A sugar molecule essential to life as we know it has been found in the far reaches of the Milky Way, scientists report. Astronomers working with the IRAM radio dish array in France report the presence of glycolaldehyde—a simple sugar found in RNA—in a region of our galaxy known to churn out stars.
The molecule appears to have formed with all of the other stuff that makes up planets, suggesting that many other worlds are seeded with some of life's ingredients right from birth [ScienceNOW Daily News].
Glycoladehyde is a building block of ribose, a component of RNA. Many scientists believe RNA preceded DNA in vesting the earliest forms of life with reproductive capabilities; thus the finding of glycoladehyde has particular significance for those searching for extraterrestrial life. The astronomers detected radio and microwave signatures of glycolaldehyde
within the core of what appears to be a coalescing disk of dust and gas in a star-forming region called G31.41+0.31, about 26,000 light-years away. The sugar molecule can apparently form in a simple reaction between carbon monoxide molecules and dust grains [ScienceNOW Daily News].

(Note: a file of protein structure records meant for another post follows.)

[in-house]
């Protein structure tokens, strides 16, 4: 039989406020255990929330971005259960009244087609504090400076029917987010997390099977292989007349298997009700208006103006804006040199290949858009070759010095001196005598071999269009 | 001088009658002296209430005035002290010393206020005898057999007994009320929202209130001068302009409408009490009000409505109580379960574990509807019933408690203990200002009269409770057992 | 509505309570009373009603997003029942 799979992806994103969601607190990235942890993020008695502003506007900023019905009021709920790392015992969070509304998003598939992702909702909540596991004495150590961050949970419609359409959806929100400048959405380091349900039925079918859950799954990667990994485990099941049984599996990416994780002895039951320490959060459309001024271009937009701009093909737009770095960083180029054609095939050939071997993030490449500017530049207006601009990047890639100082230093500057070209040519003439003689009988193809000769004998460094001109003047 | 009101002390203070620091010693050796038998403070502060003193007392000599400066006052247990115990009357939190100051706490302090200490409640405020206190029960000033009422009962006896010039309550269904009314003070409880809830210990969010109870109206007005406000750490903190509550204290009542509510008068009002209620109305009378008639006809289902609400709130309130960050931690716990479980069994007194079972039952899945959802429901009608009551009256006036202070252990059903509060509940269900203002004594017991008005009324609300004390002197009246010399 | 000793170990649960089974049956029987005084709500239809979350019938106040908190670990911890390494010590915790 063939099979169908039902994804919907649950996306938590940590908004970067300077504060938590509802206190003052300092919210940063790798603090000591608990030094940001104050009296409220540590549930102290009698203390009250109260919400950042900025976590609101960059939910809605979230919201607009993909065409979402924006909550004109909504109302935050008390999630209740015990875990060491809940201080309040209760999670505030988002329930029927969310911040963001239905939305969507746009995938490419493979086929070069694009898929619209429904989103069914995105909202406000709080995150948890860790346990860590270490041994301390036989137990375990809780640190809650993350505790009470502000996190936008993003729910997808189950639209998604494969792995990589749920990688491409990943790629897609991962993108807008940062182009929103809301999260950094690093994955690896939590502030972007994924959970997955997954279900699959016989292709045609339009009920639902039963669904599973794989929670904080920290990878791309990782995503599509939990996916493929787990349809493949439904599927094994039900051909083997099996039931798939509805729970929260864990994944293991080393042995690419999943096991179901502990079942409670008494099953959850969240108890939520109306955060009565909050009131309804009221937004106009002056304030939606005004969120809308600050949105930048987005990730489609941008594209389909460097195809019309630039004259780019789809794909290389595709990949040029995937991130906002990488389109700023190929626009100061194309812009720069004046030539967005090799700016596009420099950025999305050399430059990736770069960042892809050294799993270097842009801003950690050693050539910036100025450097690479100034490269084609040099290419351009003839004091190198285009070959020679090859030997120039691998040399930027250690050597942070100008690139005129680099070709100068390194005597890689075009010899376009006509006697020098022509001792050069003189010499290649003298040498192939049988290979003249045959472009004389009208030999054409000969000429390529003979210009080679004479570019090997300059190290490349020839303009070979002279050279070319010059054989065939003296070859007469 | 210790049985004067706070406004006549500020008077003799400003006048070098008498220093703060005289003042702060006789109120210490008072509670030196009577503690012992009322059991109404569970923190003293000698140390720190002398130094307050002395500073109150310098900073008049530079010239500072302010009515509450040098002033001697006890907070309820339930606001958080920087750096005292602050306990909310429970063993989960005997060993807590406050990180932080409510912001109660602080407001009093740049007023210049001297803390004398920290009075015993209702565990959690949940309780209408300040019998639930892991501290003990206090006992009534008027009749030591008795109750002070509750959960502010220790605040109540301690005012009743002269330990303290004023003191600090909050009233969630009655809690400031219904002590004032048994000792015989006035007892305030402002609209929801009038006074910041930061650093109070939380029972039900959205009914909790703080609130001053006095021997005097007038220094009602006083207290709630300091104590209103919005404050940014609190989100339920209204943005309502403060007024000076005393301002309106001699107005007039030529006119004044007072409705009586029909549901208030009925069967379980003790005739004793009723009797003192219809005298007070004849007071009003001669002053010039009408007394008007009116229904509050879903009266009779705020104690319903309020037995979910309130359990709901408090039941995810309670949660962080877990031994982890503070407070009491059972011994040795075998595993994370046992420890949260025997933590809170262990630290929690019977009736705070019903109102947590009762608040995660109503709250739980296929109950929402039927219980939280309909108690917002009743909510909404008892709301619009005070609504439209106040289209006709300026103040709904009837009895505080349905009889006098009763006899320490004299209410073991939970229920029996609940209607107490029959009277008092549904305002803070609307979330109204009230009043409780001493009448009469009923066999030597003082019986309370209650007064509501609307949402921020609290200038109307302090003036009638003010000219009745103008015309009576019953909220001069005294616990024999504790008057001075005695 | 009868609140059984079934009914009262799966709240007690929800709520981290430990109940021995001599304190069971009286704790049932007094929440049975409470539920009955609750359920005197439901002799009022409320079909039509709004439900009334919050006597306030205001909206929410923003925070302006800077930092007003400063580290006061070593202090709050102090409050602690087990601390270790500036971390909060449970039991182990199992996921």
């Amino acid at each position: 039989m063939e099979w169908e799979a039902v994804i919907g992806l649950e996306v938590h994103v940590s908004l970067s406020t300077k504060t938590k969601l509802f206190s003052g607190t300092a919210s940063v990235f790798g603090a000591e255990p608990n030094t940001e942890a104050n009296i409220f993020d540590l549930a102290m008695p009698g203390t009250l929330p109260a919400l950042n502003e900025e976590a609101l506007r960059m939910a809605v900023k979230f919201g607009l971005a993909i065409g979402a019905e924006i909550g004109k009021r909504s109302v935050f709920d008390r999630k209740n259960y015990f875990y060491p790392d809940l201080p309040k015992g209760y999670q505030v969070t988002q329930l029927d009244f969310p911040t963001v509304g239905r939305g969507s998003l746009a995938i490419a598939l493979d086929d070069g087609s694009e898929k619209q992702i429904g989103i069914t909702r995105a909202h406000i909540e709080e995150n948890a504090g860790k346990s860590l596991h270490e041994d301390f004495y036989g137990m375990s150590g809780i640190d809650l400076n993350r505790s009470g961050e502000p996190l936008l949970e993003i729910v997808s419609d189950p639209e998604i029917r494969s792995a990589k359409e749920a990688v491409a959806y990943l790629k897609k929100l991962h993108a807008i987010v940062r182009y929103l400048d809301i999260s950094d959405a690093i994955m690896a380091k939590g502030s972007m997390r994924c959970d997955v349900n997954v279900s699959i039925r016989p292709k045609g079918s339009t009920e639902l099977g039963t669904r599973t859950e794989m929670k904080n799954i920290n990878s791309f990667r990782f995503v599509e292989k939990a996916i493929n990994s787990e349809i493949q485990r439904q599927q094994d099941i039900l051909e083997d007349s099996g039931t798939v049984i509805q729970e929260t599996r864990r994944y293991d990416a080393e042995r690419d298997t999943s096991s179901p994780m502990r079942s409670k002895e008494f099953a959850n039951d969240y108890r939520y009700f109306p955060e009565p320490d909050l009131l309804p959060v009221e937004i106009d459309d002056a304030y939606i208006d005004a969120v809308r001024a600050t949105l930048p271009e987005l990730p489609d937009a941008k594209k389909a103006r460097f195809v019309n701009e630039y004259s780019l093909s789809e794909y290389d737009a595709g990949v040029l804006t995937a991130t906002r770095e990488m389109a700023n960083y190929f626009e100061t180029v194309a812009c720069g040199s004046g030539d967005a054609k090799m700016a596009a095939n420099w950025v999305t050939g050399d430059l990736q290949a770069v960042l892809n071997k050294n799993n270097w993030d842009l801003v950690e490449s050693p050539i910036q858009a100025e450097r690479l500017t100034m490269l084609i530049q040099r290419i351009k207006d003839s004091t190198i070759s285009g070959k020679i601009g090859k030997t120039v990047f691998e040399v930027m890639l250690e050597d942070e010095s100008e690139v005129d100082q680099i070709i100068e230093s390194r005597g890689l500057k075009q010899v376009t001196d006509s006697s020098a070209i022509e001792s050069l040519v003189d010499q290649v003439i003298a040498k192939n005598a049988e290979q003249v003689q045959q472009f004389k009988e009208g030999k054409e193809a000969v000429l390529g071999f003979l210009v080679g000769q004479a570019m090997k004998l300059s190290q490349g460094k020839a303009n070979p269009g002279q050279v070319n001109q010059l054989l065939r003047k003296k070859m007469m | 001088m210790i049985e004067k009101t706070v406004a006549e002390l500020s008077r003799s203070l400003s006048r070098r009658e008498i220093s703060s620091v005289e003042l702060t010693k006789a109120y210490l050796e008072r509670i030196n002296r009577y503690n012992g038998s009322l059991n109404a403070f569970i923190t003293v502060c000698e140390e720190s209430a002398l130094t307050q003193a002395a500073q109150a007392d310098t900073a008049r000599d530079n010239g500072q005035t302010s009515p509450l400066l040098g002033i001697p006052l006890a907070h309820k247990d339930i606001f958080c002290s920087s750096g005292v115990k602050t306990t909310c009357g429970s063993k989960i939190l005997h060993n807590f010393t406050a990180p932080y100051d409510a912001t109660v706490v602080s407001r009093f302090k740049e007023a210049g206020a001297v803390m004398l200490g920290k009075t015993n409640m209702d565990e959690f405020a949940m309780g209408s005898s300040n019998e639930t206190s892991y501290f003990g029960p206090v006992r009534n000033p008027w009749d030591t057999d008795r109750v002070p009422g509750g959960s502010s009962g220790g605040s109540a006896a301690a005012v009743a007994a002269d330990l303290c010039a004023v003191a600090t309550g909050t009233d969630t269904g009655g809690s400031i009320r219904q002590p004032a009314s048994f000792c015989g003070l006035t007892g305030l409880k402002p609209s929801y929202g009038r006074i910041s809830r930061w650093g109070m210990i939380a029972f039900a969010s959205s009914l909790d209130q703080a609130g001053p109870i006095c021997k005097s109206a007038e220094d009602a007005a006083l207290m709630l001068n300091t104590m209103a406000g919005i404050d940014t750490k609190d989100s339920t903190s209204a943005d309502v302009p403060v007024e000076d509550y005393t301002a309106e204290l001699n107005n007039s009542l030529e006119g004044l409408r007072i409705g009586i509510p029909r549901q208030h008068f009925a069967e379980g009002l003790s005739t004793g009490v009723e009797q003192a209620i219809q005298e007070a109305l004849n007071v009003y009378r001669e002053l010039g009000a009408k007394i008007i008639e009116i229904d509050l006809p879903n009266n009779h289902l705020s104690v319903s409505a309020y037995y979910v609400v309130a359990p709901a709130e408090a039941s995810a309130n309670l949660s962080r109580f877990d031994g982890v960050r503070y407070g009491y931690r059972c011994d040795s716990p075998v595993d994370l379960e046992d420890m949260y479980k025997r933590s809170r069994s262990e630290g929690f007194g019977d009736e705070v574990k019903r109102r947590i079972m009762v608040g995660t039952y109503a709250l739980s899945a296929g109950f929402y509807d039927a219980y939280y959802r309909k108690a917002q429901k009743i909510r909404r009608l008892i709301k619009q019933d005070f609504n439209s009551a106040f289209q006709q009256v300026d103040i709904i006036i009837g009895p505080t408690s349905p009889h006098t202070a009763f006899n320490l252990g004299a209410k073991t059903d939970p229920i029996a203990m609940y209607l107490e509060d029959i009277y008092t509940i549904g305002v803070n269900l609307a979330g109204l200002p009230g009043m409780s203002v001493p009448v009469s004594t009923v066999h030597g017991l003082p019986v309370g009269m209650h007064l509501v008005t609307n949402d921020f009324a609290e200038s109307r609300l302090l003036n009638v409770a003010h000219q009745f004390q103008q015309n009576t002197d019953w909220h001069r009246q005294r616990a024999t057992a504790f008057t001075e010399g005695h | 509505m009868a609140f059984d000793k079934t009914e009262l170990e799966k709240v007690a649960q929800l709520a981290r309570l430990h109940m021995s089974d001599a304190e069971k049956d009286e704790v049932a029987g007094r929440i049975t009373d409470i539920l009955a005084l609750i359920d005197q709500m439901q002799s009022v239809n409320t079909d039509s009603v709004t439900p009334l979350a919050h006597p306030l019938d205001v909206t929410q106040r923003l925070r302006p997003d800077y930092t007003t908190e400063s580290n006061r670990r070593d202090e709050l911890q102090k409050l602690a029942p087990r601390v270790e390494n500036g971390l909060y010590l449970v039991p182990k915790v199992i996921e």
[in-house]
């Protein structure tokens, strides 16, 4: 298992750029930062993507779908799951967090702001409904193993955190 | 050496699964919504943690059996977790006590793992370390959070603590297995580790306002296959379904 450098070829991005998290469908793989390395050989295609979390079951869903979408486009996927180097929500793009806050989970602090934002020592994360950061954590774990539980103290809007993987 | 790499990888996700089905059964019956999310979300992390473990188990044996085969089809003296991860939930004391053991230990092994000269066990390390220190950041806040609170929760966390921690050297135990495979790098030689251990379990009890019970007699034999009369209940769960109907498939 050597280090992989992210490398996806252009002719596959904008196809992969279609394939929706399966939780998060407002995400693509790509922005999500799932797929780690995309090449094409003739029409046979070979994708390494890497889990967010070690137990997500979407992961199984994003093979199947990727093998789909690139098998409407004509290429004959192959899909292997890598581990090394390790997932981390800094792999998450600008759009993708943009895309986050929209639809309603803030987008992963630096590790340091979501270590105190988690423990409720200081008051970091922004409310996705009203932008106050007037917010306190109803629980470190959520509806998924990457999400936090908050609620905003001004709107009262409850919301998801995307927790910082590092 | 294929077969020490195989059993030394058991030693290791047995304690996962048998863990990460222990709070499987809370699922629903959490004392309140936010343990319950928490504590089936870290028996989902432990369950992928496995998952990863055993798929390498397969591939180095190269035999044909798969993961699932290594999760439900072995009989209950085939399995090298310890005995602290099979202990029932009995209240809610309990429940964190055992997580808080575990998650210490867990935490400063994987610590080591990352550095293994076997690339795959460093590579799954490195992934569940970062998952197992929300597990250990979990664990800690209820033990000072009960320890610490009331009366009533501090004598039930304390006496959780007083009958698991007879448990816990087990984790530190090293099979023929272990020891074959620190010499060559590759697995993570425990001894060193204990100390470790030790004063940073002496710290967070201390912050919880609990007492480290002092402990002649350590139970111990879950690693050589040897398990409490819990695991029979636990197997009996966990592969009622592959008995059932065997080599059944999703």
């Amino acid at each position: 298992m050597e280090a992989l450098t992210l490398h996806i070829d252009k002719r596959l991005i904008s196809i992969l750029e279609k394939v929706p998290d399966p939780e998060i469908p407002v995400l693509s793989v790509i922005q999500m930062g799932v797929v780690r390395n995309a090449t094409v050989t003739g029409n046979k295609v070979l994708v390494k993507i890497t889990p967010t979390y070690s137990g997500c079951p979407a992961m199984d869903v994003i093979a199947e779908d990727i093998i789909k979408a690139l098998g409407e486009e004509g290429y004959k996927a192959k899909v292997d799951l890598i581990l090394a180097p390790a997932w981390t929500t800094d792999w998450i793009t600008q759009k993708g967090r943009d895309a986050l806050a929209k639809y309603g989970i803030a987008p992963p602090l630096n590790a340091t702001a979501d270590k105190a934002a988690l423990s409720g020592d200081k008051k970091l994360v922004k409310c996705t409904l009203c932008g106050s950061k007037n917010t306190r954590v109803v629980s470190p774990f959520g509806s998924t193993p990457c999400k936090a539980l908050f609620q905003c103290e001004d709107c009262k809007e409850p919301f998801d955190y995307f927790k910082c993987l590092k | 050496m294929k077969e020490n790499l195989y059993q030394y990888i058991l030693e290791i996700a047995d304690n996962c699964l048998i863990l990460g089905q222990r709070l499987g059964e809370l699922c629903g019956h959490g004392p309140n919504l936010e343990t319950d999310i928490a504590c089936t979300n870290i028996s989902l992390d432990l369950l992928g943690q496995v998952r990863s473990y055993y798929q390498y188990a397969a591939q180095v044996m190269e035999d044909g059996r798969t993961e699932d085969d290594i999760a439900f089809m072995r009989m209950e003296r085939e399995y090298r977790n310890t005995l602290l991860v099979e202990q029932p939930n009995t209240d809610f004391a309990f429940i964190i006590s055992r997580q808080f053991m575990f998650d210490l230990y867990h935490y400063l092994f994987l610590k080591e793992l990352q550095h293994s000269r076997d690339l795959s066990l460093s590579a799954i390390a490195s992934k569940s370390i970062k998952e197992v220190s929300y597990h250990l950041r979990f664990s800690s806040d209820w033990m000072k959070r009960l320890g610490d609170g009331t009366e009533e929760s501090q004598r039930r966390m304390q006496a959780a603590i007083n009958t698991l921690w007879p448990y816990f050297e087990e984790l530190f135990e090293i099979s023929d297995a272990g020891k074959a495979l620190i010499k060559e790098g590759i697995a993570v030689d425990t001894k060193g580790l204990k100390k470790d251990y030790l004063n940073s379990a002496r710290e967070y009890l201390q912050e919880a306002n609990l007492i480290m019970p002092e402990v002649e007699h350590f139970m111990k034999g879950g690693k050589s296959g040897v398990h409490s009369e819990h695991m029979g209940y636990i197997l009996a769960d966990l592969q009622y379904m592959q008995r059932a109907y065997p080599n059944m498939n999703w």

The astronomers believe the molecules they see are a few hundred thousand years old. Previously, the molecule had been observed in the Milky Way, but only near the center of the galaxy, where intense radiation makes the presence of life less fathomable. But the region where the scientists have now found the molecule is far from the galactic center and its harsh conditions, which means that any biological processes that do start up may have a chance to evolve into full-fledged life.
"The discovery of an organic sugar molecule in a star forming region of space is very exciting and will provide incredibly useful information in our search for alien life,” said Keith Mason of England’s Science and Technology Facilities Council [Wired Science].
Researchers also say the molecule was found in abundant quantities in the region, leading some scientists to believe it could exist in other star-forming areas. The new research will be published in Astrophysical Journal Letters and will boost the search for more complex molecules outside the center of the galaxy.
"The search for prebiotic molecules in star-forming regions is still in the fledgling stages but the door is open now," says co-author Roberto Neri. "I believe that many more of these molecules will show up in the near future," he adds [BBC News].
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